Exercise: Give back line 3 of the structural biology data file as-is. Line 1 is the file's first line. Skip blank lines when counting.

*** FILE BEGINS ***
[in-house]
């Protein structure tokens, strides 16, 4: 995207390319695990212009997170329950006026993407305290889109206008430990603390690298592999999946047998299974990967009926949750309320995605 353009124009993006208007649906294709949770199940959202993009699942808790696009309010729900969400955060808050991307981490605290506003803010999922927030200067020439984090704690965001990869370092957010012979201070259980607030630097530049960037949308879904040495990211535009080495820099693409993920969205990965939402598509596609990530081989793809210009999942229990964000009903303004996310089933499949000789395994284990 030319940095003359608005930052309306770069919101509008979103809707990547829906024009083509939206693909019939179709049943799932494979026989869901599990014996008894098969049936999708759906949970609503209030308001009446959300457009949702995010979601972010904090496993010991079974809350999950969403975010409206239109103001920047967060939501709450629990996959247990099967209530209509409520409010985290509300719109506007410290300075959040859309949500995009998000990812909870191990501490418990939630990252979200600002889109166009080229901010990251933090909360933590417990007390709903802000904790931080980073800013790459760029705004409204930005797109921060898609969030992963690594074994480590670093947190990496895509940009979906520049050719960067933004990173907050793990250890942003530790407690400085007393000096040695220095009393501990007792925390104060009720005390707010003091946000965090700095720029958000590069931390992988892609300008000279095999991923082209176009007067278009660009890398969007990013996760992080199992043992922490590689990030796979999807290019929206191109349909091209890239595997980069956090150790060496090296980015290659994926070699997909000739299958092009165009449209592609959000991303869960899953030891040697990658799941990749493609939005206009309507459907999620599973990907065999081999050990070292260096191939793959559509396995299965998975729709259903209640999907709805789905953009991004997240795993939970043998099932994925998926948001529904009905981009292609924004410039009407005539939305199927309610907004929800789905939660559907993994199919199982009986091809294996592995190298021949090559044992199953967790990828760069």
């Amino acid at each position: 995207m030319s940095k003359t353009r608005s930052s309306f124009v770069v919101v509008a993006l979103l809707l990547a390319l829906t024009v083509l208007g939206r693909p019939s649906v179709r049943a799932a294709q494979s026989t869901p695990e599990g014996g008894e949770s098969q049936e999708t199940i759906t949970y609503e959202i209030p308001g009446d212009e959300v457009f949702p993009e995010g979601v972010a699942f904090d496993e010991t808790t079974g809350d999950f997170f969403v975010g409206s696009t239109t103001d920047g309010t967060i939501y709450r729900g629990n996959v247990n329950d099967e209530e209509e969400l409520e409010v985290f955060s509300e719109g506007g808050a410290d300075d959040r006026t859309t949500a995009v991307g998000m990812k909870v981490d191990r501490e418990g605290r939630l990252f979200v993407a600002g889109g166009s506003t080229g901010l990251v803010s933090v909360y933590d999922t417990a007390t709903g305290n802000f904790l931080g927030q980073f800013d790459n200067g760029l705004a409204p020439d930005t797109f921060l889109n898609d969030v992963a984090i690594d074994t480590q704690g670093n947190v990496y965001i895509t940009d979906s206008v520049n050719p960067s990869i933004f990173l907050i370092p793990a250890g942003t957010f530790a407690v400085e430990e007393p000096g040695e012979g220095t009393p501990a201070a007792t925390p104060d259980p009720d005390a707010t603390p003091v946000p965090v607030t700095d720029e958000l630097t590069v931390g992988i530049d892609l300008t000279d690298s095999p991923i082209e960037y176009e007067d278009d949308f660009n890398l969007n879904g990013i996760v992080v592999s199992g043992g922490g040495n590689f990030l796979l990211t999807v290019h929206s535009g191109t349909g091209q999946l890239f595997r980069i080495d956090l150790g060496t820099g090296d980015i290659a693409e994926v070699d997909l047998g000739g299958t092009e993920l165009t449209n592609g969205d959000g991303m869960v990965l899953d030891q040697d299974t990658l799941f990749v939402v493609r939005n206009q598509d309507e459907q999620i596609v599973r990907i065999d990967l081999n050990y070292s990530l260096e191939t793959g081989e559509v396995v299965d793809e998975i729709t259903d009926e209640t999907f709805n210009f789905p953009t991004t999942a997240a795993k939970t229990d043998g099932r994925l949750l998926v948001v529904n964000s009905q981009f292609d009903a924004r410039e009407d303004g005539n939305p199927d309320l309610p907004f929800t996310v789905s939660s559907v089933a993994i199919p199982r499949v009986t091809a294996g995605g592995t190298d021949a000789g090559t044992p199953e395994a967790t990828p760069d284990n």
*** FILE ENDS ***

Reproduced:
């Amino acid at each position: 995207m030319s940095k003359t353009r608005s930052s309306f124009v770069v919101v509008a993006l979103l809707l990547a390319l829906t024009v083509l208007g939206r693909p019939s649906v179709r049943a799932a294709q494979s026989t869901p695990e599990g014996g008894e949770s098969q049936e999708t199940i759906t949970y609503e959202i209030p308001g009446d212009e959300v457009f949702p993009e995010g979601v972010a699942f904090d496993e010991t808790t079974g809350d999950f997170f969403v975010g409206s696009t239109t103001d920047g309010t967060i939501y709450r729900g629990n996959v247990n329950d099967e209530e209509e969400l409520e409010v985290f955060s509300e719109g506007g808050a410290d300075d959040r006026t859309t949500a995009v991307g998000m990812k909870v981490d191990r501490e418990g605290r939630l990252f979200v993407a600002g889109g166009s506003t080229g901010l990251v803010s933090v909360y933590d999922t417990a007390t709903g305290n802000f904790l931080g927030q980073f800013d790459n200067g760029l705004a409204p020439d930005t797109f921060l889109n898609d969030v992963a984090i690594d074994t480590q704690g670093n947190v990496y965001i895509t940009d979906s206008v520049n050719p960067s990869i933004f990173l907050i370092p793990a250890g942003t957010f530790a407690v400085e430990e007393p000096g040695e012979g220095t009393p501990a201070a007792t925390p104060d259980p009720d005390a707010t603390p003091v946000p965090v607030t700095d720029e958000l630097t590069v931390g992988i530049d892609l300008t000279d690298s095999p991923i082209e960037y176009e007067d278009d949308f660009n890398l969007n879904g990013i996760v992080v592999s199992g043992g922490g040495n590689f990030l796979l990211t999807v290019h929206s535009g191109t349909g091209q999946l890239f595997r980069i080495d956090l150790g060496t820099g090296d980015i290659a693409e994926v070699d997909l047998g000739g299958t092009e993920l165009t449209n592609g969205d959000g991303m869960v990965l899953d030891q040697d299974t990658l799941f990749v939402v493609r939005n206009q598509d309507e459907q999620i596609v599973r990907i065999d990967l081999n050990y070292s990530l260096e191939t793959g081989e559509v396995v299965d793809e998975i729709t259903d009926e209640t999907f709805n210009f789905p953009t991004t999942a997240a795993k939970t229990d043998g099932r994925l949750l998926v948001v529904n964000s009905q981009f292609d009903a924004r410039e009407d303004g005539n939305p199927d309320l309610p907004f929800t996310v789905s939660s559907v089933a993994i199919p199982r499949v009986t091809a294996g995605g592995t190298d021949a000789g090559t044992p199953e395994a967790t990828p760069d284990n």